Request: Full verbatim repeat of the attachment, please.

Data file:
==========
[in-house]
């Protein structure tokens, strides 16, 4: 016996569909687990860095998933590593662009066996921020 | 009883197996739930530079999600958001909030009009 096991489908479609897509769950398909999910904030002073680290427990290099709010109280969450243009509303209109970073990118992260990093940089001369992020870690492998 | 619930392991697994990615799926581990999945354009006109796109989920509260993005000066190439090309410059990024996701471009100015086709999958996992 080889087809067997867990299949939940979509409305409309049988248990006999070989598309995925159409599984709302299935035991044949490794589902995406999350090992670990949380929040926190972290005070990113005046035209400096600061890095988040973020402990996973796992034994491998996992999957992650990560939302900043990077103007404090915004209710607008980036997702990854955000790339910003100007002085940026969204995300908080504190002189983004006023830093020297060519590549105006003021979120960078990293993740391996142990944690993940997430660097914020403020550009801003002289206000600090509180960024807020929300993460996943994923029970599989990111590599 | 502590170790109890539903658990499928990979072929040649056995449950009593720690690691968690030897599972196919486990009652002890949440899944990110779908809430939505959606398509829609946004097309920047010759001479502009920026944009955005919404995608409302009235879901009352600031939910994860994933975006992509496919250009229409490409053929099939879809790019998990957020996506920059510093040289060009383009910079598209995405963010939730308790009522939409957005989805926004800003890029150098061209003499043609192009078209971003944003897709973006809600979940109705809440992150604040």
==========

[in-house]
């Protein structure tokens, strides 16, 4: 016996569909687990860095998933590593662009066996921020 | 009883197996739930530079999600958001909030009009 096991489908479609897509769950398909999910904030002073680290427990290099709010109280969450243009509303209109970073990118992260990093940089001369992020870690492998 | 619930392991697994990615799926581990999945354009006109796109989920509260993005000066190439090309410059990024996701471009100015086709999958996992 080889087809067997867990299949939940979509409305409309049988248990006999070989598309995925159409599984709302299935035991044949490794589902995406999350090992670990949380929040926190972290005070990113005046035209400096600061890095988040973020402990996973796992034994491998996992999957992650990560939302900043990077103007404090915004209710607008980036997702990854955000790339910003100007002085940026969204995300908080504190002189983004006023830093020297060519590549105006003021979120960078990293993740391996142990944690993940997430660097914020403020550009801003002289206000600090509180960024807020929300993460996943994923029970599989990111590599 | 502590170790109890539903658990499928990979072929040649056995449950009593720690690691968690030897599972196919486990009652002890949440899944990110779908809430939505959606398509829609946004097309920047010759001479502009920026944009955005919404995608409302009235879901009352600031939910994860994933975006992509496919250009229409490409053929099939879809790019998990957020996506920059510093040289060009383009910079598209995405963010939730308790009522939409957005989805926004800003890029150098061209003499043609192009078209971003944003897709973006809600979940109705809440992150604040």